Optionally, after receiving the computed BIOS digest, the trusted device 24 may inspect the proper value of the BIOS digest in the certificate and not pass control to the BIOS if the computed digest does not match the proper value. Additionally, or alternatively, the trusted device 24 may inspect the Boolean value and not pass control back to the BIOS if the trusted device 24 was not the first memory accessed. In either of these cases, an appropriate exception handling routine may be invoked.
 Turning now to a remote portable security challenger (PSC) that allows a user to verify the trusted platform 10 in a trusted manner. The PSC can be a personal digital assistant (PDA), a mobile phone, a smart card or a biometrics reader. A PSC need not be a dedicated challenging device; the PSC can have additional functionality other than integrity checking. Any device with reasonable computing power, user interface, with a display for display a TD integrity metric, and communication media could be turned into a PSC, however it is desirable that the PSC includes tamper proved storage for:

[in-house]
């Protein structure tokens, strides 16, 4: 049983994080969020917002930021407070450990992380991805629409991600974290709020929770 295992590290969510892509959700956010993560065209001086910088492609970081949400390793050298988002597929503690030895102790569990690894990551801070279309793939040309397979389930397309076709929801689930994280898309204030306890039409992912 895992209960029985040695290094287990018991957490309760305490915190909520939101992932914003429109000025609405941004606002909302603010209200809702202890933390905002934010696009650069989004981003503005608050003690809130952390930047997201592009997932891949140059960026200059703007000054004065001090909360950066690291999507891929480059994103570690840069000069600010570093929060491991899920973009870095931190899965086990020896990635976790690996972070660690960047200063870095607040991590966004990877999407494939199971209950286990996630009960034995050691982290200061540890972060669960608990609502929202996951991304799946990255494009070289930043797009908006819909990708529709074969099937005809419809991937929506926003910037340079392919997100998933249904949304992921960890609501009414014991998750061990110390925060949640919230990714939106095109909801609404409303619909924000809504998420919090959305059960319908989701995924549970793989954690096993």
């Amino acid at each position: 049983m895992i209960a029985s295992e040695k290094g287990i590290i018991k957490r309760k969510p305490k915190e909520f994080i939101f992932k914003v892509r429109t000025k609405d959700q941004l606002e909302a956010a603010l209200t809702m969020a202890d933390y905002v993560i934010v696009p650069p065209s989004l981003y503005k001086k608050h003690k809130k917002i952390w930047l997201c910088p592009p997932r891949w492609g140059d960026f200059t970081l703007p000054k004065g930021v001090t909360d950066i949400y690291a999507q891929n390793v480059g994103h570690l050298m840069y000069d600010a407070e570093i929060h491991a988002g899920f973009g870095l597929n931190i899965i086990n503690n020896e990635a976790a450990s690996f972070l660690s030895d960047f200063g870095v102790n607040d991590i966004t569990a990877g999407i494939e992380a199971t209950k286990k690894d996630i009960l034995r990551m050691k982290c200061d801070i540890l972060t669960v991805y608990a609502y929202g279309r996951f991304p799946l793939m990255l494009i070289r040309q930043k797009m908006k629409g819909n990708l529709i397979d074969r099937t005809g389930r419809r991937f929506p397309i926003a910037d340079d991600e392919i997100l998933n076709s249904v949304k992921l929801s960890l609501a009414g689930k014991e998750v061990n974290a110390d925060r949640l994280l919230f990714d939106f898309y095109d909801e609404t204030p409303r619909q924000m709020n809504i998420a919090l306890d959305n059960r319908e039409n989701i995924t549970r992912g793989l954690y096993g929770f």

Shared key or Public/Private key pair
 PIN to protect data in the PSC
 Optional Key pair for other services (e.g. payment using TD)
 The PSC should preferably have the following properties:
 The sensitive data (e.g. private key) should be stored in a tamper proved memory or protected memory with restricted access.
 The sensitive data can only be used by authorised people (e.g. protected by passwords).
 The sensitive data cannot be disclosed, changed, deleted or copied by other functions, programs or processes inside the PSC.
 Other functions, processes, or programs in the PSC cannot interfere with the integrity checking process.
 A PSC is used to challenge the trusted platform 10, containing trusted device 24 in order to get the IM from the trusted device 24 for the trusted platform 10. Additionally, the PSC can also be used to authenticate the users of the PSC and the trusted platform 10.